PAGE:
It's a not unpleasant West Coast jazzy easy listening music with a few solos by Shank and Cooper mostly.

Should please the weird soundtracks fans on the Board.

Share this post


Link to post
Share on other sites

The Dick Twardzick Trio 'Complete Recordings' Lonehill CD has all 19 tracks recorded by the brilliant pianist, the seven ones (with Carson Smith and Peter Littman) from 1954 that were released on Pacific Jazz and the additional sides recorded in Boston in 1954 also that appeared previously on New Artists and then Orchard).

Has anyone heard this issue. Not certain that the material herein could be obtained through regular issues(?). So... any comments on the quality of this set or is it a dubious rip at best?

Share this post


Link to post
Share on other sites

I have just about a week discovered Lonehill, because I bought a great Art Farmer thing, that I had only over the years heard about, but had never seen or listen to.

So, if there are any Art Farmer fans out there, get it. The title is Art Farmer's New York Jazz Sextet, same setup as the Jazztet.

The personel is Art Farmer (Flugelhorn), James Moody (Tenor), Tom McIntosh (trombone), Tommy Flanagan (Piano), Richard Davis (Bas), Tootie Heath (Drums).

The audio (sound) is very good. It's recorded in 1965 and 1966.

Do any of you know on which label that it was originally released on ?.

Vic

Share this post


Link to post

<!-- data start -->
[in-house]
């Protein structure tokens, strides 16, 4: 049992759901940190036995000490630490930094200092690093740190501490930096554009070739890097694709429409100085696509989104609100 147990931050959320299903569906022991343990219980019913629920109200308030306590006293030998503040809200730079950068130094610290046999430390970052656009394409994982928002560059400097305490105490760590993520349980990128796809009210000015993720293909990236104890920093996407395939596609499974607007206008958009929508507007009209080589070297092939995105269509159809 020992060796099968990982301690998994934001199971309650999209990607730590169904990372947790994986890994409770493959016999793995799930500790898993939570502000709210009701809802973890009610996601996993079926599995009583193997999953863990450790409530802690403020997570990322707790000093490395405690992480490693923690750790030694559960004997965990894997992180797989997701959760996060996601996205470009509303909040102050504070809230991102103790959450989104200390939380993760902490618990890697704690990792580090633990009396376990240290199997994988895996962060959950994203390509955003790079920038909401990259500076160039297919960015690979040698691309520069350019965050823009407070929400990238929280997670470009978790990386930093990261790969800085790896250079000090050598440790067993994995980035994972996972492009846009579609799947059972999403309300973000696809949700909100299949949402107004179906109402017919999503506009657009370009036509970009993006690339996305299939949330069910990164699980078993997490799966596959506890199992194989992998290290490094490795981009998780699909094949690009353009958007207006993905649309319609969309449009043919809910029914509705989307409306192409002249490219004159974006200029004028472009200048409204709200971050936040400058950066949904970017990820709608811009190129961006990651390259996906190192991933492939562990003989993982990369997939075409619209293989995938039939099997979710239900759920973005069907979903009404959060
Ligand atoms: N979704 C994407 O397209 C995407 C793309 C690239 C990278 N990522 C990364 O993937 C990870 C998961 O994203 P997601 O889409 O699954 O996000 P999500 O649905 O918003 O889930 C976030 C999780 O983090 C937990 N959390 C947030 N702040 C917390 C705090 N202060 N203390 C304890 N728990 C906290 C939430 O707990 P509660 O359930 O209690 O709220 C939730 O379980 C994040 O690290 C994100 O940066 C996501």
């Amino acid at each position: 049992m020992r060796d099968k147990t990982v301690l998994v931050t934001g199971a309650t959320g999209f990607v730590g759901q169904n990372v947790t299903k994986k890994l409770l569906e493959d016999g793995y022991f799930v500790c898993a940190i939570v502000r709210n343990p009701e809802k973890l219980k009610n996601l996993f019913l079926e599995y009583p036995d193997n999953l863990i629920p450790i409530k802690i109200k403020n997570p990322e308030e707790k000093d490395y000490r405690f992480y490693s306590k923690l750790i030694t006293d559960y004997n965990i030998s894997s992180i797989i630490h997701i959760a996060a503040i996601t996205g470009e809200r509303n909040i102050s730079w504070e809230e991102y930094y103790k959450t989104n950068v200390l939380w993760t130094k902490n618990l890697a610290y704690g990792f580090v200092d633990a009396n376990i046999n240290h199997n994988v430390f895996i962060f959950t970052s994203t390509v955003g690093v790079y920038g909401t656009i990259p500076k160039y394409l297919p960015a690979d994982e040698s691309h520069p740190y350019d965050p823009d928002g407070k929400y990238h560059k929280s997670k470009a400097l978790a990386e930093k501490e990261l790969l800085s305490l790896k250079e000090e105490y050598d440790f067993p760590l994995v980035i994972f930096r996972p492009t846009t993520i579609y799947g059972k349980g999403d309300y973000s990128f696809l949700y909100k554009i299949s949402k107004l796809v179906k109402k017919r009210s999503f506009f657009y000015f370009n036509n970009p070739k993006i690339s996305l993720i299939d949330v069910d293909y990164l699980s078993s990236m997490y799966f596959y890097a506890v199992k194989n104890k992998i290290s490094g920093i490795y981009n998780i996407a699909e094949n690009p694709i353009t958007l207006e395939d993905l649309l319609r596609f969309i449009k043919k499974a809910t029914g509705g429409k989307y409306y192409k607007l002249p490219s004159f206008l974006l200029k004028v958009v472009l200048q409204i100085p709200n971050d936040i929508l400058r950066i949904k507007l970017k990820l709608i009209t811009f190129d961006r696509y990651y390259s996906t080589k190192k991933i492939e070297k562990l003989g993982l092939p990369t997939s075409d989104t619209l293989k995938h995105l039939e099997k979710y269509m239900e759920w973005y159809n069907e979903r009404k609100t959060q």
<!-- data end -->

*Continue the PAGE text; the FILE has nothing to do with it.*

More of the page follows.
Share on other sites

clem

How much music is there on the Slug's date? It's the only ESP I don't have in one or the other version. Only as much so it fits easy onto one CD? Or is there more?

And who sends me a burn?

ubu

From the Fresh Sound web:

This outstanding 66-minute release includes Albert Ayler's complete May 1, 1966 Slug's Saloon performance for the first time ever on one CD.

But from Ayler pages:

Also the Lonehill Jazz version of Slug?s is confusingly called Complete Live at Slug?s Saloon - it isn?t, it?s missing a track.

(it's missing track "Initiation" 16.34).

Share this post


Link to post
Share on other sites

I have just about a week discovered Lonehill, because I bought a great Art Farmer thing, that I had only over the years heard about, but had never seen or listen to.

So, if there are any Art Farmer fans out there, get it. The title is Art Farmer's New York Jazz Sextet, same setup as the Jazztet.

The personel is Art Farmer (Flugelhorn), James Moody (Tenor), Tom McIntosh (trombone), Tommy Flanagan (Piano), Richard Davis (Bas), Tootie Heath (Drums).

The audio (sound) is very good. It's recorded in 1965 and 1966.

Do any of you know on which label that it was originally released on ?.

Vic

Not sure, but that sounds much like a James Moody (or was it Tom McIntosh?)Scepter date.

Share this post


Link to post
Share on other sites

The Art Farmer Lonehill release was originally issued as 'Group Therapy' by the New York Jazz Sextet (recorded December 1965 and January 1966). It came out on the Scepter label.

Share this post


Link to post
Share on other sites

I have just about a week discovered Lonehill, because I bought a great Art Farmer thing, that I had only over the years heard about, but had never seen or listen to.

So, if there are any Art Farmer fans out there, get it. The title is Art Farmer's New York Jazz Sextet, same setup as the Jazztet.

The personel is Art Farmer (Flugelhorn), James Moody (Tenor), Tom McIntosh (trombone), Tommy Flanagan (Piano), Richard Davis (Bas), Tootie Heath (Drums).